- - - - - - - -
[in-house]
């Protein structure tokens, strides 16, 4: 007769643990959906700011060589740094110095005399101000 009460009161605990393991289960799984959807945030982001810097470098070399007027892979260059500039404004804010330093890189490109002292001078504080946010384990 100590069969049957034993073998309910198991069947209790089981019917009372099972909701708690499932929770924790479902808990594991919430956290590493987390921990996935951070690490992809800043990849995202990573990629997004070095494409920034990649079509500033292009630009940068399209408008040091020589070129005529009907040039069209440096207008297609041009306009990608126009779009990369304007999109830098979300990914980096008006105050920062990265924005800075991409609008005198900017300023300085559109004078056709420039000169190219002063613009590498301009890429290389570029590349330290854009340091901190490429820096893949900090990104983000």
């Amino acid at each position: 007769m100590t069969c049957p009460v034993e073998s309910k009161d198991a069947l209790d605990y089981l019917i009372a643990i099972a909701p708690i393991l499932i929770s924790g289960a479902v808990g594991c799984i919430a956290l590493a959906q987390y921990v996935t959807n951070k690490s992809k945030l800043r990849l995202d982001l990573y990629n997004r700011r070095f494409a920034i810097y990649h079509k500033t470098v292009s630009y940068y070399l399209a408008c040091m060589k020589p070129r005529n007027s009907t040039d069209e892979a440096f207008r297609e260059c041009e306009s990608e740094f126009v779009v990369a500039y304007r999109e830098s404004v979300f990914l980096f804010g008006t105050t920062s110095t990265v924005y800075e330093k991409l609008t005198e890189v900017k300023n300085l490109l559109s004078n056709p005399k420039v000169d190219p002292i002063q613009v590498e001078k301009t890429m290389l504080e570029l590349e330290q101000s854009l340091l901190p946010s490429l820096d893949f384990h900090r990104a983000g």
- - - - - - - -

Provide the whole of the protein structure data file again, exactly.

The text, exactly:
[in-house]
């Protein structure tokens, strides 16, 4: 007769643990959906700011060589740094110095005399101000 009460009161605990393991289960799984959807945030982001810097470098070399007027892979260059500039404004804010330093890189490109002292001078504080946010384990 100590069969049957034993073998309910198991069947209790089981019917009372099972909701708690499932929770924790479902808990594991919430956290590493987390921990996935951070690490992809800043990849995202990573990629997004070095494409920034990649079509500033292009630009940068399209408008040091020589070129005529009907040039069209440096207008297609041009306009990608126009779009990369304007999109830098979300990914980096008006105050920062990265924005800075991409609008005198900017300023300085559109004078056709420039000169190219002063613009590498301009890429290389570029590349330290854009340091901190490429820096893949900090990104983000």
């Amino acid at each position: 007769m100590t069969c049957p009460v034993e073998s309910k009161d198991a069947l209790d605990y089981l019917i009372a643990i099972a909701p708690i393991l499932i929770s924790g289960a479902v808990g594991c799984i919430a956290l590493a959906q987390y921990v996935t959807n951070k690490s992809k945030l800043r990849l995202d982001l990573y990629n997004r700011r070095f494409a920034i810097y990649h079509k500033t470098v292009s630009y940068y070399l399209a408008c040091m060589k020589p070129r005529n007027s009907t040039d069209e892979a440096f207008r297609e260059c041009e306009s990608e740094f126009v779009v990369a500039y304007r999109e830098s404004v979300f990914l980096f804010g008006t105050t920062s110095t990265v924005y800075e330093k991409l609008t005198e890189v900017k300023n300085l490109l559109s004078n056709p005399k420039v000169d190219p002292i002063q613009v590498e001078k301009t890429m290389l504080e570029l590349e330290q101000s854009l340091l901190p946010s490429l820096d893949f384990h900090r990104a983000g």